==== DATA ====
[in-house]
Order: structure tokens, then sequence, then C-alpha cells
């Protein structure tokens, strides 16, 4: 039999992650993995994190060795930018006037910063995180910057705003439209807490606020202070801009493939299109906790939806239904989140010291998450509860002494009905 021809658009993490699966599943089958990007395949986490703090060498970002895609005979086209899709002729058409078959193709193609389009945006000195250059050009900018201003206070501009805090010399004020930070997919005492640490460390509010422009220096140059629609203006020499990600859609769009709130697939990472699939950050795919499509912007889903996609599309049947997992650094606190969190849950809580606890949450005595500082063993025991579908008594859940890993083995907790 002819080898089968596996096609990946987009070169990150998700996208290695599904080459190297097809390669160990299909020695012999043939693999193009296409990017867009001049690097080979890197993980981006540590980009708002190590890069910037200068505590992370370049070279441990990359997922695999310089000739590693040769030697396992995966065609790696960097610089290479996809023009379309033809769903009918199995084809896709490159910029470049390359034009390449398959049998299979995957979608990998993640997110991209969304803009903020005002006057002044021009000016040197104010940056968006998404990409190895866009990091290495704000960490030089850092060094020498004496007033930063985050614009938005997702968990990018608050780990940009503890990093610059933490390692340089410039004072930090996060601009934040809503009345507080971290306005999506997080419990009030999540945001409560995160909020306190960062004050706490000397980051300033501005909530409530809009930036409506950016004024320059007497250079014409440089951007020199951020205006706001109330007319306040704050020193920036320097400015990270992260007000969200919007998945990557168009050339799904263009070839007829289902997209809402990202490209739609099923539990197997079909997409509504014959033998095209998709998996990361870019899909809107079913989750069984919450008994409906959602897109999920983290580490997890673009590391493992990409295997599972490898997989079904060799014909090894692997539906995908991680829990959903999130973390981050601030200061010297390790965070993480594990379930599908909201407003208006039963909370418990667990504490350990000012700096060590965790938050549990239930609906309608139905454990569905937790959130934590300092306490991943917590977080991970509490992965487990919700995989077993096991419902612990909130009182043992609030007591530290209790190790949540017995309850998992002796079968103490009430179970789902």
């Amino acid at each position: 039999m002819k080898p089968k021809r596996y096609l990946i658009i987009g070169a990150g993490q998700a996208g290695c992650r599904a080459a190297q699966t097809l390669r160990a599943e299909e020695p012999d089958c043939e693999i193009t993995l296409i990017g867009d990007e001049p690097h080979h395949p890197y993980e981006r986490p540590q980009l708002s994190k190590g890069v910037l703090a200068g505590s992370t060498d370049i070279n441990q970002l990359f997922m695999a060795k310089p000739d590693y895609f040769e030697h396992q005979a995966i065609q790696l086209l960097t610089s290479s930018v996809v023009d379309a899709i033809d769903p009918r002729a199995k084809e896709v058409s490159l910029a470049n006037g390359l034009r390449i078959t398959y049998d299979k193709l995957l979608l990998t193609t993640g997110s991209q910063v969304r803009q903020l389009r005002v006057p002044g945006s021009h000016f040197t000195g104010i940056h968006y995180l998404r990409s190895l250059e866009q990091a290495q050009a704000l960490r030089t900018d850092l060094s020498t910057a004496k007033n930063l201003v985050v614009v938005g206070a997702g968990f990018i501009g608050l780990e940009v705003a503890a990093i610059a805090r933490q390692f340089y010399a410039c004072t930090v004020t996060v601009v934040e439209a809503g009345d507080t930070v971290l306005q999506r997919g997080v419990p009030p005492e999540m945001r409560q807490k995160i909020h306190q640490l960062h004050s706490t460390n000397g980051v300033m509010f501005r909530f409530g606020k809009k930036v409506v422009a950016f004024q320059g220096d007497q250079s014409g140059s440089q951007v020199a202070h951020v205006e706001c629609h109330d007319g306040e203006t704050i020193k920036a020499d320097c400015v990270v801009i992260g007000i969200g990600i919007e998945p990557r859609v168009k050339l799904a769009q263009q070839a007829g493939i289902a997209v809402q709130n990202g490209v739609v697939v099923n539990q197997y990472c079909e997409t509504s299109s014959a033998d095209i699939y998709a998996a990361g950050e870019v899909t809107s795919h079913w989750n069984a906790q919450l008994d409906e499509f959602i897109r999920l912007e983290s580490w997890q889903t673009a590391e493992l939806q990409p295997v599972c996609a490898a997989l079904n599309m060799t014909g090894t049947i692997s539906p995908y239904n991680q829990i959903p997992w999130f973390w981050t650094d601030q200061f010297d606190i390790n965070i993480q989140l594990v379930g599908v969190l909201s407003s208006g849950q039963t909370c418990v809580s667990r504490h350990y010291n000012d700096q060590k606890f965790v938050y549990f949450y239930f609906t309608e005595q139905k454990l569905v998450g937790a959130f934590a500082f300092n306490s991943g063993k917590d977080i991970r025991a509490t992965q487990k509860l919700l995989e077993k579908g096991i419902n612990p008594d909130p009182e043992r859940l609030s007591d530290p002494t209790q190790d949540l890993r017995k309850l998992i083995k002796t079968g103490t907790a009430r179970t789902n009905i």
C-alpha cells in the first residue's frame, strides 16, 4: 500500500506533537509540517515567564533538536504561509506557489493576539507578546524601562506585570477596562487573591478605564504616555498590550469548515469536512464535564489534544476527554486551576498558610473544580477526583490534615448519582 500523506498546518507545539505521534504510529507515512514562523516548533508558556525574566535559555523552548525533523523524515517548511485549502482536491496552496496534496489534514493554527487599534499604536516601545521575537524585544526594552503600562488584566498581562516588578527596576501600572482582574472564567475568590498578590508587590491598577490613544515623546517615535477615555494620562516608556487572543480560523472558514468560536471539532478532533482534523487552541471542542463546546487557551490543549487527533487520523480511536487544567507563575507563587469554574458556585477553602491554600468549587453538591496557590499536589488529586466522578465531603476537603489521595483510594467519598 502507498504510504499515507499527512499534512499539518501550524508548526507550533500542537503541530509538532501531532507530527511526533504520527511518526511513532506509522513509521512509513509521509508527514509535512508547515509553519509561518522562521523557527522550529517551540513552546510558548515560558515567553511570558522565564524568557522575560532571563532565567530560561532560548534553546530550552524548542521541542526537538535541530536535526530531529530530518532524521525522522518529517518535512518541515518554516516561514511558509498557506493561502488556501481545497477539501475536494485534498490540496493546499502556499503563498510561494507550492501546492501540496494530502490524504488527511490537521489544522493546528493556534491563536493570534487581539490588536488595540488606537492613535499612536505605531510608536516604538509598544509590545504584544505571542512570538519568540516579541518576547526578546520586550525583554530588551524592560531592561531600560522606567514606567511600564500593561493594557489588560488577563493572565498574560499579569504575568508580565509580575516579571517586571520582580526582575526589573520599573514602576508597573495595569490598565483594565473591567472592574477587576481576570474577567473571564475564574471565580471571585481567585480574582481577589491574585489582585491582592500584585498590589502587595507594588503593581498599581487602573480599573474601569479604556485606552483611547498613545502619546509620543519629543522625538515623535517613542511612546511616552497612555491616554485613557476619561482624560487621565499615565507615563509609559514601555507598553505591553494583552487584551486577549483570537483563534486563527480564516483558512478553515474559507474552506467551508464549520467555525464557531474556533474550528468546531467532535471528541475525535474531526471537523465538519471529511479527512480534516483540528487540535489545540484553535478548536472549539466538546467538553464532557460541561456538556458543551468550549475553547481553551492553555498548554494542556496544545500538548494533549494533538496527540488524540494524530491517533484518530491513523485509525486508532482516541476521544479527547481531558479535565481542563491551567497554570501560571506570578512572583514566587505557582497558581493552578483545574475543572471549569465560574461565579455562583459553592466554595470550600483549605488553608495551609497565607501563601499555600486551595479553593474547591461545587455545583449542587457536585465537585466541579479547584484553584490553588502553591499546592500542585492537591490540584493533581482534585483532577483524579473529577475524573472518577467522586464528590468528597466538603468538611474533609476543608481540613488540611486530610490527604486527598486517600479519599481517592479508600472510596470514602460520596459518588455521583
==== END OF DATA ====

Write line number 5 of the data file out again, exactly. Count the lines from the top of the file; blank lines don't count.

C-alpha cells in the first residue's frame, strides 16, 4: 500500500506533537509540517515567564533538536504561509506557489493576539507578546524601562506585570477596562487573591478605564504616555498590550469548515469536512464535564489534544476527554486551576498558610473544580477526583490534615448519582 500523506498546518507545539505521534504510529507515512514562523516548533508558556525574566535559555523552548525533523523524515517548511485549502482536491496552496496534496489534514493554527487599534499604536516601545521575537524585544526594552503600562488584566498581562516588578527596576501600572482582574472564567475568590498578590508587590491598577490613544515623546517615535477615555494620562516608556487572543480560523472558514468560536471539532478532533482534523487552541471542542463546546487557551490543549487527533487520523480511536487544567507563575507563587469554574458556585477553602491554600468549587453538591496557590499536589488529586466522578465531603476537603489521595483510594467519598 502507498504510504499515507499527512499534512499539518501550524508548526507550533500542537503541530509538532501531532507530527511526533504520527511518526511513532506509522513509521512509513509521509508527514509535512508547515509553519509561518522562521523557527522550529517551540513552546510558548515560558515567553511570558522565564524568557522575560532571563532565567530560561532560548534553546530550552524548542521541542526537538535541530536535526530531529530530518532524521525522522518529517518535512518541515518554516516561514511558509498557506493561502488556501481545497477539501475536494485534498490540496493546499502556499503563498510561494507550492501546492501540496494530502490524504488527511490537521489544522493546528493556534491563536493570534487581539490588536488595540488606537492613535499612536505605531510608536516604538509598544509590545504584544505571542512570538519568540516579541518576547526578546520586550525583554530588551524592560531592561531600560522606567514606567511600564500593561493594557489588560488577563493572565498574560499579569504575568508580565509580575516579571517586571520582580526582575526589573520599573514602576508597573495595569490598565483594565473591567472592574477587576481576570474577567473571564475564574471565580471571585481567585480574582481577589491574585489582585491582592500584585498590589502587595507594588503593581498599581487602573480599573474601569479604556485606552483611547498613545502619546509620543519629543522625538515623535517613542511612546511616552497612555491616554485613557476619561482624560487621565499615565507615563509609559514601555507598553505591553494583552487584551486577549483570537483563534486563527480564516483558512478553515474559507474552506467551508464549520467555525464557531474556533474550528468546531467532535471528541475525535474531526471537523465538519471529511479527512480534516483540528487540535489545540484553535478548536472549539466538546467538553464532557460541561456538556458543551468550549475553547481553551492553555498548554494542556496544545500538548494533549494533538496527540488524540494524530491517533484518530491513523485509525486508532482516541476521544479527547481531558479535565481542563491551567497554570501560571506570578512572583514566587505557582497558581493552578483545574475543572471549569465560574461565579455562583459553592466554595470550600483549605488553608495551609497565607501563601499555600486551595479553593474547591461545587455545583449542587457536585465537585466541579479547584484553584490553588502553591499546592500542585492537591490540584493533581482534585483532577483524579473529577475524573472518577467522586464528590468528597466538603468538611474533609476543608481540613488540611486530610490527604486527598486517600479519599481517592479508600472510596470514602460520596459518588455521583